I have previously written about my childhood sports hero Chicago Cubs great Ernie Banks. It is therefore particularly sad to write of his death this weekend at the age of 83. “Mr. Cub” had 512 career home runs in 19 major league seasons and was inducted into the Baseball Hall of Fame in 1977. He was also selected to baseball’s All-Century team in 1999. He retired in 1971.
As I have previously written, I met Banks as a kid and I used to hang around outside of Wrigley with my friends to catch the balls that he hit over the wall. We would have gloves and transistor radios to our ears while dodging cars in the road to catch a Banks hit. I met him a couple times because he lived near us on the Northside. I would never trade any of our Banks cards from the gum packages. I must have had a dozen of them.
Banks was the ultimate old school sports hero. He did not charge for autographs and was always chatting with adults and kids alike at Wrigley. He was not the “bad boy” party animal or the high-strung celebrity athlete that you too often see today. He was civil and kind and a great role model for my friends and I growing up. When we would see him in the neighborhood, he would stop and talk to us about what we were up to. I adored him. His enthusiasm was captured in what became his catchphrase (and that of Wrigley): “It’s a great day for baseball. Let’s play two!”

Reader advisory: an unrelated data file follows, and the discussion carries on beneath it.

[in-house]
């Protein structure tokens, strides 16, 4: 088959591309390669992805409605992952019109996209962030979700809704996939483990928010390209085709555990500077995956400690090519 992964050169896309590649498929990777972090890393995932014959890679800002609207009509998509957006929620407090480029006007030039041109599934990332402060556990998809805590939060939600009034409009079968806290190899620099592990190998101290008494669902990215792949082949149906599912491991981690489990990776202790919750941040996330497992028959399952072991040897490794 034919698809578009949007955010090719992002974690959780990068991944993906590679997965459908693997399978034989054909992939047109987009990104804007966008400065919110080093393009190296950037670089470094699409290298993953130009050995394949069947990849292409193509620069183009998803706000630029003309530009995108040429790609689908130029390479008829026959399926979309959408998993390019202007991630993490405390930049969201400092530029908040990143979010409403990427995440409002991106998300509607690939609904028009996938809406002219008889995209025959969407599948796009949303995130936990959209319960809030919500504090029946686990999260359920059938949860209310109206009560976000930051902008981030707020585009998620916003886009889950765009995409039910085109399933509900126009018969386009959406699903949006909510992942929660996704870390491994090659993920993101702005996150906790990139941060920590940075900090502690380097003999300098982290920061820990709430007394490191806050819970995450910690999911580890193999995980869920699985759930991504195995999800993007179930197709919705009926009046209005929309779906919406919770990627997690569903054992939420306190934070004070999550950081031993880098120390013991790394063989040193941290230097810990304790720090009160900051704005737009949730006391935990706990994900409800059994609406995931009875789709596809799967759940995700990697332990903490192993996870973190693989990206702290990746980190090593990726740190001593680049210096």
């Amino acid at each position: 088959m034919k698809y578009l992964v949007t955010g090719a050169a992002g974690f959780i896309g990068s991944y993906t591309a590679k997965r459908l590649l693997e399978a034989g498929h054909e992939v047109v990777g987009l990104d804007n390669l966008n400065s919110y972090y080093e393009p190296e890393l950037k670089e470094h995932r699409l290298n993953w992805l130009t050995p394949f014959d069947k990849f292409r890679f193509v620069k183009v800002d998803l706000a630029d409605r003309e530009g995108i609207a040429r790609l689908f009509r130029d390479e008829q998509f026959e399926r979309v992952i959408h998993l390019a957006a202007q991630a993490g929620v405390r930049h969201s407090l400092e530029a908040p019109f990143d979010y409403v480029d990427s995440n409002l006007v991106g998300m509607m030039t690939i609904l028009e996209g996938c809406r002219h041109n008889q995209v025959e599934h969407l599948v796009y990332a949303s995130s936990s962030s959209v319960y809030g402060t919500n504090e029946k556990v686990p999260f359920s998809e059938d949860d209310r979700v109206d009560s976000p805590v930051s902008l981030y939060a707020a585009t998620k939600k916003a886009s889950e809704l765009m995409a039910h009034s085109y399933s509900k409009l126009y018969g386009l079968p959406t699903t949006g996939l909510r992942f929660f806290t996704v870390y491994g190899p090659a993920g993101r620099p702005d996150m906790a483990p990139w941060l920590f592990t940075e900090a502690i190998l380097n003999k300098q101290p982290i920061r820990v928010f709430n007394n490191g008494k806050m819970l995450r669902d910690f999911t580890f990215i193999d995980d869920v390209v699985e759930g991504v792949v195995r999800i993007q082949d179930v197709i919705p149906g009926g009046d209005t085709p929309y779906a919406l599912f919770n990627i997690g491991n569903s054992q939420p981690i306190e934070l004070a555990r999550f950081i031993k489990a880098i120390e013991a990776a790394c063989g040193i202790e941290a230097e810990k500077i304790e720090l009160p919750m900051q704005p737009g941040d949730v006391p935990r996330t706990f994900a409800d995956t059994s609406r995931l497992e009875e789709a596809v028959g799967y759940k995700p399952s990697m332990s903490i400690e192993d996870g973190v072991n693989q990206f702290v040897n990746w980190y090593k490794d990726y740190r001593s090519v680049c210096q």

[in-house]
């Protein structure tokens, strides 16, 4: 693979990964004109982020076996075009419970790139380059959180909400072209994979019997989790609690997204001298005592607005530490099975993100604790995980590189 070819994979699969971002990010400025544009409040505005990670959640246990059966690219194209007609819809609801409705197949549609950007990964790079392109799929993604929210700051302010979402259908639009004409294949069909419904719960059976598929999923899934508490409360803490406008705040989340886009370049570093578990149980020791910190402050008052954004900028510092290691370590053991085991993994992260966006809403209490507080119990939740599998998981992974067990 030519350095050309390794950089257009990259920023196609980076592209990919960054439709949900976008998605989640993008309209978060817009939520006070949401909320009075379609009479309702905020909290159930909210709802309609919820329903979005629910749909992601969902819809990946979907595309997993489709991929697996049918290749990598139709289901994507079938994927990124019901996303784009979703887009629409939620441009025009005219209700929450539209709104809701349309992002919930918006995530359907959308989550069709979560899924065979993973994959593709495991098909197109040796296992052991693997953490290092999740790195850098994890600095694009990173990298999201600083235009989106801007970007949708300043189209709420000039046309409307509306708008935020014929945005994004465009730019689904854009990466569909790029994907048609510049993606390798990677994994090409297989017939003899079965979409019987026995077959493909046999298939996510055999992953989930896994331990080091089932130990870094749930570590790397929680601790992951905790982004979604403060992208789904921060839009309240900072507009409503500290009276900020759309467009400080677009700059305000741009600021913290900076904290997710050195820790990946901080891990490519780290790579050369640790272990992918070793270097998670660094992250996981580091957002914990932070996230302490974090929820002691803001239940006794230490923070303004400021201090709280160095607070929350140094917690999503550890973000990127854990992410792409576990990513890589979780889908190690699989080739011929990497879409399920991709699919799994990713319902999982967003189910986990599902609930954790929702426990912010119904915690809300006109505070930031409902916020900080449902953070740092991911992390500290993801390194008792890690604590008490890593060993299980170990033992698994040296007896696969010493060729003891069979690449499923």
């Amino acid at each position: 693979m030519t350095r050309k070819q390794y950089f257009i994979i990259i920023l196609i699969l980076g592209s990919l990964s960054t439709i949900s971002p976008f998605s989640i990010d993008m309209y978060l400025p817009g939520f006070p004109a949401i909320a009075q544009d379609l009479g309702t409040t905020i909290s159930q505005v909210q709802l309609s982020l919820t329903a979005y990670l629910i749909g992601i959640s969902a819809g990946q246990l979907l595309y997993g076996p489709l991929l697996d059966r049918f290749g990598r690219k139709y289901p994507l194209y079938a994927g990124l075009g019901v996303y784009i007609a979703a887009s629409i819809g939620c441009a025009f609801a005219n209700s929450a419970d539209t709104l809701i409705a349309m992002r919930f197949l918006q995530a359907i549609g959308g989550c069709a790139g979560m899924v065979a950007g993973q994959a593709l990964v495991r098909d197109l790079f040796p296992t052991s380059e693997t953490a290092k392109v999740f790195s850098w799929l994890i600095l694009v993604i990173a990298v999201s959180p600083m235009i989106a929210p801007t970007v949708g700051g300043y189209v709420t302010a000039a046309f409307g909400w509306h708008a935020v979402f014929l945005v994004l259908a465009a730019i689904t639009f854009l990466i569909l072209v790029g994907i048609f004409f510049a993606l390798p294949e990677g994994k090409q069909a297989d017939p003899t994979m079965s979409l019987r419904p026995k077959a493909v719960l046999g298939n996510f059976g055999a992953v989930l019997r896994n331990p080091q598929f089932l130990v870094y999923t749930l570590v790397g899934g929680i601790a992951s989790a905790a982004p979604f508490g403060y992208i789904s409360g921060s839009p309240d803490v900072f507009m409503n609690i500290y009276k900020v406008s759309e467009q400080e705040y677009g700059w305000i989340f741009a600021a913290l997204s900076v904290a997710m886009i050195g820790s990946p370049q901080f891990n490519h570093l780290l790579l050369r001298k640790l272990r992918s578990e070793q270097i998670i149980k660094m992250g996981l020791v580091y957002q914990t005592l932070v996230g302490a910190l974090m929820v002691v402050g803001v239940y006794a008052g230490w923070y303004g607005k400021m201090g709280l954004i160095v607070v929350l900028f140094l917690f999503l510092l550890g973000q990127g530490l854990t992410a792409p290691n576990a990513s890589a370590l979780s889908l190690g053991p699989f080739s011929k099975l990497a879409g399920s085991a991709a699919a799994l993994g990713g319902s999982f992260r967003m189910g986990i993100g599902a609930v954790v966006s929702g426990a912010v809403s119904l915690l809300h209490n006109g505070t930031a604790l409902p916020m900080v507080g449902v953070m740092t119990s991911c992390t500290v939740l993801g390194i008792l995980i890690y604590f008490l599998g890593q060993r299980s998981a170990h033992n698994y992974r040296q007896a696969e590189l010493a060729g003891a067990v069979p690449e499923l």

There are still athletes in the Banks mold. I would include people like Robert Griffin III in that league according to people who have met him, particularly with children. However, Banks was something special for us on the Northside of Chicago.
Banks began to play for the Negro leagues at 17 and began his professional career briefly for the Kansas City Monarchs of the Negro Leagues (he played one season before going into the Army). While he would return to the Monarchs, he was soon pick up for $10,000 by the Cubs. He played shortstop and first base.
When I heard of Banks’ death, I immediately thought of those summer days with my friends listening to our transmitter radios with our mitts in hand outside of Wrigley and waiting for a Banks hit to come soaring over the wall. I can still smell the gum in the baseball card packages that we would buy across the street and rip open on the curb. Banks was all part of that. He was part of us. Sure, we often never cracked .500 as a team and everyone called us the “lovable losers” but we had Ernie Banks. And that was more than enough.